Contact: joymukherjee1@hotmail.com  

Khan (Research Assistant)   

How I got here: 

After my UG course on Oyster aquaculture (taught by Rajan) at HKU, I immediately decided to continue my research work in oyster aquaculture and thus ended up in Rajan’s oyster lab. 

 

What I did doing my tenure?

 

I have started my oyster research work through my Final Year Project during my UG degree in Ecology and biodiversity  – where I did work on the effect of ocean acidification on oyster metabolites. I did run GCMS. After FYP work, I started my carrier as research assistant with ambition of publishing couple of papers to qualify for PhD at HKU. Almost over an year, I worked on OA effects on oyster larvae of various oyster species – learned hatchery technology and also learned how to setup and do research work at very remote hatchery places such as Liuzhou and Zhanjiang – Great research journey.   

 

What I am doing now?

During my tenure, I had an opportunity to attend a oyster epigenetics workshop organized by Rajan – where I met Dr JD and then got interested to look at oyster adaptation through genetics and so moved into the newly established JD’s lab as research assistant. After few months, I moved into a new place, Dr Bayden’s lab and where I got an opportunity to continue my research as MPhil student in September 2020.   

 

My contribution to the Lab: Rajan’s view

Khan – you are amazing and what a great researcher. You devoted your young life for research – something hard to see these days. I had thoroughly enjoyed working with you and traveling with you in several remote places in China – especially our walk through a “Chinese sand based cemetery” in late afternoon in one of the villages in Liuzhou is unforgettable experience Khan. Your contribution to our lab is immense and timely. You came to us as God’s gift especially when we were struggling with oyster larval culture at bigger scale under OA – You took that challenging job and did in style – remarkable achievement. Also, the way you have trained and passed all your research knowledge and skills to James before you leave us – is a great character. Anyway, you are still working in our communal lab and always pleased to see you around – wish you all the best with your graduate studies and keep going Khan.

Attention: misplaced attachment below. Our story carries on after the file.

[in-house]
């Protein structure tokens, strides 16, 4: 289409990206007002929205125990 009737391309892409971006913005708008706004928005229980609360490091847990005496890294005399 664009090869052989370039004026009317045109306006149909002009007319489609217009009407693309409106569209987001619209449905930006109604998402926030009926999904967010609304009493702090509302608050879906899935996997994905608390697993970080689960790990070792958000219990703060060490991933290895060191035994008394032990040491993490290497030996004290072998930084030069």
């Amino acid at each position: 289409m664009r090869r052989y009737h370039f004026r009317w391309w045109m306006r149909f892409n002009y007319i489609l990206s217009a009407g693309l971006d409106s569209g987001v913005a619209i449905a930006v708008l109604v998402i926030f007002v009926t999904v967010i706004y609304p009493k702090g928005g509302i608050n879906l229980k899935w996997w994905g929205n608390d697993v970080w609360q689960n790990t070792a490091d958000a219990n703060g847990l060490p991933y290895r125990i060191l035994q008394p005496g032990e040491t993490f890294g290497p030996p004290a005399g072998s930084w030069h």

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Upadhyay Abhishek (MPhil)

How I got here: 

I came to the lab with bioinformatics background from Indian Institute of Science and as internship trainee. After the training, I registered for MPhil degree.  

 

What I did for my MPhil?

I started learning cultivation of oyster larvae under ocean acidification with Ginger and then took their shell samples for proteomics analysis.  

 

What I am doing now?

My research experience in Hong Kong lead me to find a PhD in Germany to continue my studies in own field expertise, bioinformatics.  

 

My contribution to the Lab: Rajan’s view

 

You are an interesting guy – After your arrival, you gave very impressive presentation in our lab and then also in the school. Surprised everyone, especially me, with your outstanding presentation skill. Then, he started learning oyster cultivation with Ginger and also proteomics from Dinesh – somehow seems he could not adapt to our lab culture and work. But, he is smart enough to complete his degree. I am pleased that he is continuing his research in  Germany – Wish you all the best Abhishek.  

Meng Yuan (PhD)   

How I got here: 

Being a mechanical engineer from HKU, I first approached Kelvin Yeung at medical faculty for PhD – surprisingly he recommended me to Rajan’s lab since he had a collaborative project on that time. Then, I met Vera and Roy at Rajan’s lab and both of them triggered me to continue my PhD here.  

 

What I did for PhD?

First, I started learning oyster shell structure and mechanical analysis from Vera and Roy, then I started working in a mechanical engineering lab of Haimin Yau of Polytechnic University to learn shell mechanical tests and modeling. Then, I got an opportunity (HKU_Scotland Fellowship) to work with Maggie Cusack and Susan Fitzer of University of Glasgow on oyster shell analysis using EBSD. With all these knowledge and data, I completed my PhD. Immediately started publishing my PhD work – pleased to have 4 high quality publications from my PhD work. Then, I learned an art of grant proposal writing from Rajan – Yes, got our prestigious RGC-GRF grant to work on crystal orientation rotating proteins and also have hand an opportunity work with local oyster growers and government officers to secure over 10 million HKD grant for Rajan’s lab through SFDF and Lee Kum Kee grants.  

 

What I am doing now?